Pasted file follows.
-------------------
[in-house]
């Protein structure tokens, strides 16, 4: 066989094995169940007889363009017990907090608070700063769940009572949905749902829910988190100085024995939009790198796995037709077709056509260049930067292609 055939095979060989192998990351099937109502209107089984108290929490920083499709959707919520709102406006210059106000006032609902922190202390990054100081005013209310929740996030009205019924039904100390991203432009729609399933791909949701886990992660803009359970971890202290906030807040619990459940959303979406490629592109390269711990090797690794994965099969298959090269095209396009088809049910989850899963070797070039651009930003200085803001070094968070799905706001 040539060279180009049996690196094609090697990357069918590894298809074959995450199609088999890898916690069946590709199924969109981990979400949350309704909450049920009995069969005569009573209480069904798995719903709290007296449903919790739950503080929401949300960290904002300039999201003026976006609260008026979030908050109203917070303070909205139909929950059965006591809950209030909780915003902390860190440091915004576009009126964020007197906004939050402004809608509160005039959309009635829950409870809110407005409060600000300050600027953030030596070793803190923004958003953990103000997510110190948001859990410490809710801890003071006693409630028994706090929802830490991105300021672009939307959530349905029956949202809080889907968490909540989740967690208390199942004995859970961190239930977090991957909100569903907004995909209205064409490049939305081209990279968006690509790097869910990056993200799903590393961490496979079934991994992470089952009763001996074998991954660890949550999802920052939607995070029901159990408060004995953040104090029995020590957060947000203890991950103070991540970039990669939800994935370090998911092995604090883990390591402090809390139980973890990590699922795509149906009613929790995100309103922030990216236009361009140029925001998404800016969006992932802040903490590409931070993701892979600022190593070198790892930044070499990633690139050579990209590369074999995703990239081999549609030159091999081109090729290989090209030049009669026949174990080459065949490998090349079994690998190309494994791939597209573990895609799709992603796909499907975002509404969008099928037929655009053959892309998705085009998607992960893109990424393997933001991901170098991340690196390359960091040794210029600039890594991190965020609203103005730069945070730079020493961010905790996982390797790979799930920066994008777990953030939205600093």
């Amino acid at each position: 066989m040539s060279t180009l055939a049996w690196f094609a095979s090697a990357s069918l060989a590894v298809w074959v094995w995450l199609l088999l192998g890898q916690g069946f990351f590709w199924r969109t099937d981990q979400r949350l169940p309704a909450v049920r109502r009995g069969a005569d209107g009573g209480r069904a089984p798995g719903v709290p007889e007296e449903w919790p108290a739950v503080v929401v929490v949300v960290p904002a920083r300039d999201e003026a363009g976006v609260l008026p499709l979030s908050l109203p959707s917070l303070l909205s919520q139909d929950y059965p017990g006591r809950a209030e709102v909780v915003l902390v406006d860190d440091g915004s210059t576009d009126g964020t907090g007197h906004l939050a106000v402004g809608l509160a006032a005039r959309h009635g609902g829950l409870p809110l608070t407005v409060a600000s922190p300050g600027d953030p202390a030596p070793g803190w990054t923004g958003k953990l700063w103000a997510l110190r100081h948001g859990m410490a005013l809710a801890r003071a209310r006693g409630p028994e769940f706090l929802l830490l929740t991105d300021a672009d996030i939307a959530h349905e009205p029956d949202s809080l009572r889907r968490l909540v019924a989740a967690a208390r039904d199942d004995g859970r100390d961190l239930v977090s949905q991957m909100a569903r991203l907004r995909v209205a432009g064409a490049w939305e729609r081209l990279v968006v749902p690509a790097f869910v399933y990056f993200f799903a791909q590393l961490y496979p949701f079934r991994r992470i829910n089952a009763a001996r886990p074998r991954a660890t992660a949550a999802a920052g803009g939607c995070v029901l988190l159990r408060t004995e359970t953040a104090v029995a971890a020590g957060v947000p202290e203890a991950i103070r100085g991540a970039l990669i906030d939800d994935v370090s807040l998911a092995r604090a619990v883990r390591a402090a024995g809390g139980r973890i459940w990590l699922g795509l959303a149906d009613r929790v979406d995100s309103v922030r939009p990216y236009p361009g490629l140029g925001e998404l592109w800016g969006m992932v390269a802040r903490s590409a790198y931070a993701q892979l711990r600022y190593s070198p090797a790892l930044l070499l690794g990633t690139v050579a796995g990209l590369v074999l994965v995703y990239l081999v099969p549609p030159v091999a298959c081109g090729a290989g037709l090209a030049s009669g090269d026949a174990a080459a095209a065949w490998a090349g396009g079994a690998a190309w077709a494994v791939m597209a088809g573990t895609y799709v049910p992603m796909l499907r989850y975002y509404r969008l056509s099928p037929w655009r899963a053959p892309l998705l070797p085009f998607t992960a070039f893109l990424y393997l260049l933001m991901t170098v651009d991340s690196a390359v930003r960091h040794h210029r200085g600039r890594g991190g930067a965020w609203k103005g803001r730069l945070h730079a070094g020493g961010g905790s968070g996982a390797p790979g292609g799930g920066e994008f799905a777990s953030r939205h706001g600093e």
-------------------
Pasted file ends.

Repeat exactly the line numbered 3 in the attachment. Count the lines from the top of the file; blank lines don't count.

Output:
């Amino acid at each position: 066989m040539s060279t180009l055939a049996w690196f094609a095979s090697a990357s069918l060989a590894v298809w074959v094995w995450l199609l088999l192998g890898q916690g069946f990351f590709w199924r969109t099937d981990q979400r949350l169940p309704a909450v049920r109502r009995g069969a005569d209107g009573g209480r069904a089984p798995g719903v709290p007889e007296e449903w919790p108290a739950v503080v929401v929490v949300v960290p904002a920083r300039d999201e003026a363009g976006v609260l008026p499709l979030s908050l109203p959707s917070l303070l909205s919520q139909d929950y059965p017990g006591r809950a209030e709102v909780v915003l902390v406006d860190d440091g915004s210059t576009d009126g964020t907090g007197h906004l939050a106000v402004g809608l509160a006032a005039r959309h009635g609902g829950l409870p809110l608070t407005v409060a600000s922190p300050g600027d953030p202390a030596p070793g803190w990054t923004g958003k953990l700063w103000a997510l110190r100081h948001g859990m410490a005013l809710a801890r003071a209310r006693g409630p028994e769940f706090l929802l830490l929740t991105d300021a672009d996030i939307a959530h349905e009205p029956d949202s809080l009572r889907r968490l909540v019924a989740a967690a208390r039904d199942d004995g859970r100390d961190l239930v977090s949905q991957m909100a569903r991203l907004r995909v209205a432009g064409a490049w939305e729609r081209l990279v968006v749902p690509a790097f869910v399933y990056f993200f799903a791909q590393l961490y496979p949701f079934r991994r992470i829910n089952a009763a001996r886990p074998r991954a660890t992660a949550a999802a920052g803009g939607c995070v029901l988190l159990r408060t004995e359970t953040a104090v029995a971890a020590g957060v947000p202290e203890a991950i103070r100085g991540a970039l990669i906030d939800d994935v370090s807040l998911a092995r604090a619990v883990r390591a402090a024995g809390g139980r973890i459940w990590l699922g795509l959303a149906d009613r929790v979406d995100s309103v922030r939009p990216y236009p361009g490629l140029g925001e998404l592109w800016g969006m992932v390269a802040r903490s590409a790198y931070a993701q892979l711990r600022y190593s070198p090797a790892l930044l070499l690794g990633t690139v050579a796995g990209l590369v074999l994965v995703y990239l081999v099969p549609p030159v091999a298959c081109g090729a290989g037709l090209a030049s009669g090269d026949a174990a080459a095209a065949w490998a090349g396009g079994a690998a190309w077709a494994v791939m597209a088809g573990t895609y799709v049910p992603m796909l499907r989850y975002y509404r969008l056509s099928p037929w655009r899963a053959p892309l998705l070797p085009f998607t992960a070039f893109l990424y393997l260049l933001m991901t170098v651009d991340s690196a390359v930003r960091h040794h210029r200085g600039r890594g991190g930067a965020w609203k103005g803001r730069l945070h730079a070094g020493g961010g905790s968070g996982a390797p790979g292609g799930g920066e994008f799905a777990s953030r939205h706001g600093e």